Before the Enlightenment period in the Western world, the rulers were despots, and there was a conflict between the church and the state. Most of the western world's political ideas, political philosophies, and political thought were mostly related to the questions arising from the conflict between the church and the state. In these contexts, the concept of state sovereignty emerged, so much so that Thomas Hobbes' Leviathan cannot be challenged. Why there is less emphasis on how the Islamic state should be could easily be understood from the fact that there is no such thing as a church or Muslim pope in Islam. The concept of the caliph is neither related to Islamic theology nor Muslims believe in any attribute of divine right to rule as caliph. Throughout Muslim history, after the prophet Muhammad and the four rightly guided caliphs, the title of the caliph was used for its ease, not for any unique attributes. Therefore, after the end of the Ottoman Empire and the caliphate system, there were almost three conferences and meetings that happened in Cairo and Mecca to establish the caliphate, but there was no response from the Muslim world to do so; even the Khilafat Movement, which occurred in India, did not even send delegates to the Cairo conference.
In Islam, the revealed knowledge mentions who should have authority, “O believers! Obey Allah and obey the messenger and those in authority (Quran 4:59), and in another verse, "And hold firmly to the rope of Allah, and do not be divided (Quran 3:103)," along with a hadith, “Should we not fight against them (bad rulers)?” Prophet replied, “No, not so long as they establish prayer among you.” These two Quranic verses and a hadith at least clarify the relations between the state and Islam, for which the Western world had to produce vast knowledge to get this separation of state and religion.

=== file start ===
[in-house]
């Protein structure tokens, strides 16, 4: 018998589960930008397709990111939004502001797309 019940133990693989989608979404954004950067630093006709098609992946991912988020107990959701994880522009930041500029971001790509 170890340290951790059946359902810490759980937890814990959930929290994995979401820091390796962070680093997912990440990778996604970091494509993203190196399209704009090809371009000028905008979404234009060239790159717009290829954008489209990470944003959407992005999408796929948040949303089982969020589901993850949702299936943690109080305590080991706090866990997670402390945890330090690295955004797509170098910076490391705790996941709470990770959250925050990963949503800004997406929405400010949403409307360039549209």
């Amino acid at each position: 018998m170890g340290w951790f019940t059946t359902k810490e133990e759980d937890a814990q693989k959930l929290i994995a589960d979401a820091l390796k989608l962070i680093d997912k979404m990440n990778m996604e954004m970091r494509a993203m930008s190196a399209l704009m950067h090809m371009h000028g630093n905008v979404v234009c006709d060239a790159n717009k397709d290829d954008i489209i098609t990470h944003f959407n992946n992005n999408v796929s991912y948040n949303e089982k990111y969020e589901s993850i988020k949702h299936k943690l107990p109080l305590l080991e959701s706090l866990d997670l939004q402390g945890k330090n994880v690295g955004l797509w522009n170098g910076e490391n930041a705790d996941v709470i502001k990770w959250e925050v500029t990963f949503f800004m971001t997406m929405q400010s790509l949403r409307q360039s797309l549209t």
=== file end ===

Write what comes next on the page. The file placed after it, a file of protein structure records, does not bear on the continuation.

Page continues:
As mentioned above, the colonial powers disrupted the Muslim world. For the first time, Muslims were under the rule of non-Muslims, which challenged Muslim intellectuals to react to this unprecedented challenge. There were two types of reactions to this challenge: accommodationist and rejectionist. It is the rejectionists, from the beginning till today, who are of the view that Muslims cannot be ruled by those leaders who violate God’s ordinances or those leaders who imitate Western values over Islamic values. Therefore, the world has seen the Islamic Revolution in Iran and the Taliban takeover of Afghanistan in recent times. It is often the accommodationist who won the support of the larger Muslims. Both extremes are not good; therefore, it is the work of Muslim intellectuals to bridge the gap through dialogue, debate, and literature.
About the author:
Abdur Rauf Reza is doing a Master’s in International and Area Studies at MMAJ Academy of International Studies, Jamia Millia Islamia, New Delhi, and has a bachelor’s degree in the Chinese language from Aligarh Muslim University.
The views expressed in this article are the author’s own and do not necessarily mirror Islamonweb’s editorial stance.